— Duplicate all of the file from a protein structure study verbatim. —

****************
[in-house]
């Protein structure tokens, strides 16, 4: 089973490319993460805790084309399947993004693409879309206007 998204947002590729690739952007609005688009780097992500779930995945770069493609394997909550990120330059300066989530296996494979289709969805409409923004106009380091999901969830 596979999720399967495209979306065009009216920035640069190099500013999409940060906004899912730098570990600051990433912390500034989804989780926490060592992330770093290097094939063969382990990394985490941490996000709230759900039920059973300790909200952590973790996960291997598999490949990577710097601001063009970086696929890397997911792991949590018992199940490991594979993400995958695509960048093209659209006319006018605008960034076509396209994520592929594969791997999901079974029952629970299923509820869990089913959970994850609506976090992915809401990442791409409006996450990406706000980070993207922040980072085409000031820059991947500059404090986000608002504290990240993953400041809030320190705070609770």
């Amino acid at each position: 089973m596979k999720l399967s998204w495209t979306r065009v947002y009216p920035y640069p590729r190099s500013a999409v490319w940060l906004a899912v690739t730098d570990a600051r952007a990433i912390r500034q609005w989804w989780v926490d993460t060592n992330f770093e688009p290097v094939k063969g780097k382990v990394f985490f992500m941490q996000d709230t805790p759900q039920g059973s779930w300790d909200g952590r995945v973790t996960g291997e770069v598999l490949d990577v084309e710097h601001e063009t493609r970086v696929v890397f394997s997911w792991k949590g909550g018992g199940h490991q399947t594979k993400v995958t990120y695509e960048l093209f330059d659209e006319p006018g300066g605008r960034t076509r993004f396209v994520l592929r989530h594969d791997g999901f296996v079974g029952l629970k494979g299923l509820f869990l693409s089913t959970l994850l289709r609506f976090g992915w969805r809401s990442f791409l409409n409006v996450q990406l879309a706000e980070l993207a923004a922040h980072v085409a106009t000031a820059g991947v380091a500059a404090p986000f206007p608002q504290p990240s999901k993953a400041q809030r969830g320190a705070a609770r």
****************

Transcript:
[in-house]
């Protein structure tokens, strides 16, 4: 089973490319993460805790084309399947993004693409879309206007 998204947002590729690739952007609005688009780097992500779930995945770069493609394997909550990120330059300066989530296996494979289709969805409409923004106009380091999901969830 596979999720399967495209979306065009009216920035640069190099500013999409940060906004899912730098570990600051990433912390500034989804989780926490060592992330770093290097094939063969382990990394985490941490996000709230759900039920059973300790909200952590973790996960291997598999490949990577710097601001063009970086696929890397997911792991949590018992199940490991594979993400995958695509960048093209659209006319006018605008960034076509396209994520592929594969791997999901079974029952629970299923509820869990089913959970994850609506976090992915809401990442791409409006996450990406706000980070993207922040980072085409000031820059991947500059404090986000608002504290990240993953400041809030320190705070609770």
């Amino acid at each position: 089973m596979k999720l399967s998204w495209t979306r065009v947002y009216p920035y640069p590729r190099s500013a999409v490319w940060l906004a899912v690739t730098d570990a600051r952007a990433i912390r500034q609005w989804w989780v926490d993460t060592n992330f770093e688009p290097v094939k063969g780097k382990v990394f985490f992500m941490q996000d709230t805790p759900q039920g059973s779930w300790d909200g952590r995945v973790t996960g291997e770069v598999l490949d990577v084309e710097h601001e063009t493609r970086v696929v890397f394997s997911w792991k949590g909550g018992g199940h490991q399947t594979k993400v995958t990120y695509e960048l093209f330059d659209e006319p006018g300066g605008r960034t076509r993004f396209v994520l592929r989530h594969d791997g999901f296996v079974g029952l629970k494979g299923l509820f869990l693409s089913t959970l994850l289709r609506f976090g992915w969805r809401s990442f791409l409409n409006v996450q990406l879309a706000e980070l993207a923004a922040h980072v085409a106009t000031a820059g991947v380091a500059a404090p986000f206007p608002q504290p990240s999901k993953a400041q809030r969830g320190a705070a609770r």